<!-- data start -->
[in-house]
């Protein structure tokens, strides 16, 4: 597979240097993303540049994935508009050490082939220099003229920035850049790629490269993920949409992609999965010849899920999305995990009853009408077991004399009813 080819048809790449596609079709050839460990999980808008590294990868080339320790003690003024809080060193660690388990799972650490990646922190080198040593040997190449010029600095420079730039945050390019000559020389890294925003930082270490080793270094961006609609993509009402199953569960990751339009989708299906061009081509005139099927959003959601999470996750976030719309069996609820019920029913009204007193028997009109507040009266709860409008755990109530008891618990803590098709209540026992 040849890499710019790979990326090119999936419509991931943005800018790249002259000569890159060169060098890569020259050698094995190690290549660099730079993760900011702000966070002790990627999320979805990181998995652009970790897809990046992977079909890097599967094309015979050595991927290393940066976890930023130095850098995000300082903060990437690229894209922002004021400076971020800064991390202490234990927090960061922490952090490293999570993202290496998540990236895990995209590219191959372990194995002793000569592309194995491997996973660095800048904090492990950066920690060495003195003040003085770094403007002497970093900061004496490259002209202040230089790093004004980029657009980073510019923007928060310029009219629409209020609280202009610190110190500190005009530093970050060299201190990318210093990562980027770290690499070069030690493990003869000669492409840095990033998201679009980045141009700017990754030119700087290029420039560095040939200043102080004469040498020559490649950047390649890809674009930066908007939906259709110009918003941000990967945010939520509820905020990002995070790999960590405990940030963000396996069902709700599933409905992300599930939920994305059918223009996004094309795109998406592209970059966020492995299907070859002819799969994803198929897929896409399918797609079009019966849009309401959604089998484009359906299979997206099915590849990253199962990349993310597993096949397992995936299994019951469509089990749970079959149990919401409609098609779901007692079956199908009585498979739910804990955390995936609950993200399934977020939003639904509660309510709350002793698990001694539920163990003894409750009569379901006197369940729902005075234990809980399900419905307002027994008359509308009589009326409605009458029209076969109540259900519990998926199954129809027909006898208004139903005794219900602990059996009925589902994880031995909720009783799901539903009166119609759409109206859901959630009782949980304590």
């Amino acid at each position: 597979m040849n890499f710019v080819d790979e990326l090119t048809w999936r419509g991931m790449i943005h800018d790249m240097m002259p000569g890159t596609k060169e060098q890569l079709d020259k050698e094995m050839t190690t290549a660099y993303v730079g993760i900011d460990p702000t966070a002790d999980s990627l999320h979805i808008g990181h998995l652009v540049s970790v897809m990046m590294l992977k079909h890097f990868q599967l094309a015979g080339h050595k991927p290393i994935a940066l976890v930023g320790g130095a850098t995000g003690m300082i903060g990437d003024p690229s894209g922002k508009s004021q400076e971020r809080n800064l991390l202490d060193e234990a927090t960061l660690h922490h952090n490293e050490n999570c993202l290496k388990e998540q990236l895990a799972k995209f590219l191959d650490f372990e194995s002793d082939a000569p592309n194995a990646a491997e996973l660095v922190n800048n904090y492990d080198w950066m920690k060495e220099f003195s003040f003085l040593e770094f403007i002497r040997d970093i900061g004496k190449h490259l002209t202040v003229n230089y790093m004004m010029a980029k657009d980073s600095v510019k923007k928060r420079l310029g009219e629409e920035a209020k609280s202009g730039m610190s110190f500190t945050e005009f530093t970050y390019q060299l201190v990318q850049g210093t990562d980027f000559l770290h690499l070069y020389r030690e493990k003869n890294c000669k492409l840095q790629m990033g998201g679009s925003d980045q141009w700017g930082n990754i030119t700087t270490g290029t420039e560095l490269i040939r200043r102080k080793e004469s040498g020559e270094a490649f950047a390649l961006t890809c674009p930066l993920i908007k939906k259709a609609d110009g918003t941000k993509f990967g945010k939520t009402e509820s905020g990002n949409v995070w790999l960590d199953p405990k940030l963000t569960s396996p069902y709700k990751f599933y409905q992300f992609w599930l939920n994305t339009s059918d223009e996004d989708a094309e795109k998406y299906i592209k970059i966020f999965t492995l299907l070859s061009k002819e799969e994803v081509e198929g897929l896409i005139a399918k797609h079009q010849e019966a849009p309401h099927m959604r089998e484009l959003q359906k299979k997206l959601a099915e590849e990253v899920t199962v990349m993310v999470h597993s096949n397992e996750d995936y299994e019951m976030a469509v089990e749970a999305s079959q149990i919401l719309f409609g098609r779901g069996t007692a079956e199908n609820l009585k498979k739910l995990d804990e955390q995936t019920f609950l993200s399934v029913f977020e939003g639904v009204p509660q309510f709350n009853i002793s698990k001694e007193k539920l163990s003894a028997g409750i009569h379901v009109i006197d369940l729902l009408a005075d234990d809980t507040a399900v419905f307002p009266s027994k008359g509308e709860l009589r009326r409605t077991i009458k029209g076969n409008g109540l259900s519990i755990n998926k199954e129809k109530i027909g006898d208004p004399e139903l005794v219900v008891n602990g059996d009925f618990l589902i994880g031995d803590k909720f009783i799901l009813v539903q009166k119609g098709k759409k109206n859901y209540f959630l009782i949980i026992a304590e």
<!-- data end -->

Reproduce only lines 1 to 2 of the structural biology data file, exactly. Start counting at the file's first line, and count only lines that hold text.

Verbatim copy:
[in-house]
């Protein structure tokens, strides 16, 4: 597979240097993303540049994935508009050490082939220099003229920035850049790629490269993920949409992609999965010849899920999305995990009853009408077991004399009813 080819048809790449596609079709050839460990999980808008590294990868080339320790003690003024809080060193660690388990799972650490990646922190080198040593040997190449010029600095420079730039945050390019000559020389890294925003930082270490080793270094961006609609993509009402199953569960990751339009989708299906061009081509005139099927959003959601999470996750976030719309069996609820019920029913009204007193028997009109507040009266709860409008755990109530008891618990803590098709209540026992 040849890499710019790979990326090119999936419509991931943005800018790249002259000569890159060169060098890569020259050698094995190690290549660099730079993760900011702000966070002790990627999320979805990181998995652009970790897809990046992977079909890097599967094309015979050595991927290393940066976890930023130095850098995000300082903060990437690229894209922002004021400076971020800064991390202490234990927090960061922490952090490293999570993202290496998540990236895990995209590219191959372990194995002793000569592309194995491997996973660095800048904090492990950066920690060495003195003040003085770094403007002497970093900061004496490259002209202040230089790093004004980029657009980073510019923007928060310029009219629409209020609280202009610190110190500190005009530093970050060299201190990318210093990562980027770290690499070069030690493990003869000669492409840095990033998201679009980045141009700017990754030119700087290029420039560095040939200043102080004469040498020559490649950047390649890809674009930066908007939906259709110009918003941000990967945010939520509820905020990002995070790999960590405990940030963000396996069902709700599933409905992300599930939920994305059918223009996004094309795109998406592209970059966020492995299907070859002819799969994803198929897929896409399918797609079009019966849009309401959604089998484009359906299979997206099915590849990253199962990349993310597993096949397992995936299994019951469509089990749970079959149990919401409609098609779901007692079956199908009585498979739910804990955390995936609950993200399934977020939003639904509660309510709350002793698990001694539920163990003894409750009569379901006197369940729902005075234990809980399900419905307002027994008359509308009589009326409605009458029209076969109540259900519990998926199954129809027909006898208004139903005794219900602990059996009925589902994880031995909720009783799901539903009166119609759409109206859901959630009782949980304590």